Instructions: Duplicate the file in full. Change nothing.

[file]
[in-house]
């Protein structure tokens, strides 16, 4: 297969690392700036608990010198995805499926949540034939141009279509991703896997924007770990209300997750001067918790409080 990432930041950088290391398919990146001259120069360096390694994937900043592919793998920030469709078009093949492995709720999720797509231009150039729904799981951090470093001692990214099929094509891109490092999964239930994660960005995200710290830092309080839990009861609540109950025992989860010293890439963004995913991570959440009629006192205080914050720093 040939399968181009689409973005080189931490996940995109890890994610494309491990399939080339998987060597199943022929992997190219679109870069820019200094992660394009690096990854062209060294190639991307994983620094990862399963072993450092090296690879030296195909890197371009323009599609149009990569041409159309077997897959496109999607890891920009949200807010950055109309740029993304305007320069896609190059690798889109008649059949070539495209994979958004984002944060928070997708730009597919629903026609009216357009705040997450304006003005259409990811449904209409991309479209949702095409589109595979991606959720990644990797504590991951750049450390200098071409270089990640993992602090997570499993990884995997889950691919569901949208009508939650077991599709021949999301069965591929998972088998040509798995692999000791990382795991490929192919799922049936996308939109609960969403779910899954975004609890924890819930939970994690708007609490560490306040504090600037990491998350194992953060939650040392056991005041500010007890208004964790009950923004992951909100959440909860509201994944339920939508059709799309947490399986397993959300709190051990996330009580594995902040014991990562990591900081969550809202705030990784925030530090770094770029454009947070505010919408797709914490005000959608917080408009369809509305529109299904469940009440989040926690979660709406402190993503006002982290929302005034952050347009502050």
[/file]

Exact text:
[in-house]
């Protein structure tokens, strides 16, 4: 297969690392700036608990010198995805499926949540034939141009279509991703896997924007770990209300997750001067918790409080 990432930041950088290391398919990146001259120069360096390694994937900043592919793998920030469709078009093949492995709720999720797509231009150039729904799981951090470093001692990214099929094509891109490092999964239930994660960005995200710290830092309080839990009861609540109950025992989860010293890439963004995913991570959440009629006192205080914050720093 040939399968181009689409973005080189931490996940995109890890994610494309491990399939080339998987060597199943022929992997190219679109870069820019200094992660394009690096990854062209060294190639991307994983620094990862399963072993450092090296690879030296195909890197371009323009599609149009990569041409159309077997897959496109999607890891920009949200807010950055109309740029993304305007320069896609190059690798889109008649059949070539495209994979958004984002944060928070997708730009597919629903026609009216357009705040997450304006003005259409990811449904209409991309479209949702095409589109595979991606959720990644990797504590991951750049450390200098071409270089990640993992602090997570499993990884995997889950691919569901949208009508939650077991599709021949999301069965591929998972088998040509798995692999000791990382795991490929192919799922049936996308939109609960969403779910899954975004609890924890819930939970994690708007609490560490306040504090600037990491998350194992953060939650040392056991005041500010007890208004964790009950923004992951909100959440909860509201994944339920939508059709799309947490399986397993959300709190051990996330009580594995902040014991990562990591900081969550809202705030990784925030530090770094770029454009947070505010919408797709914490005000959608917080408009369809509305529109299904469940009440989040926690979660709406402190993503006002982290929302005034952050347009502050």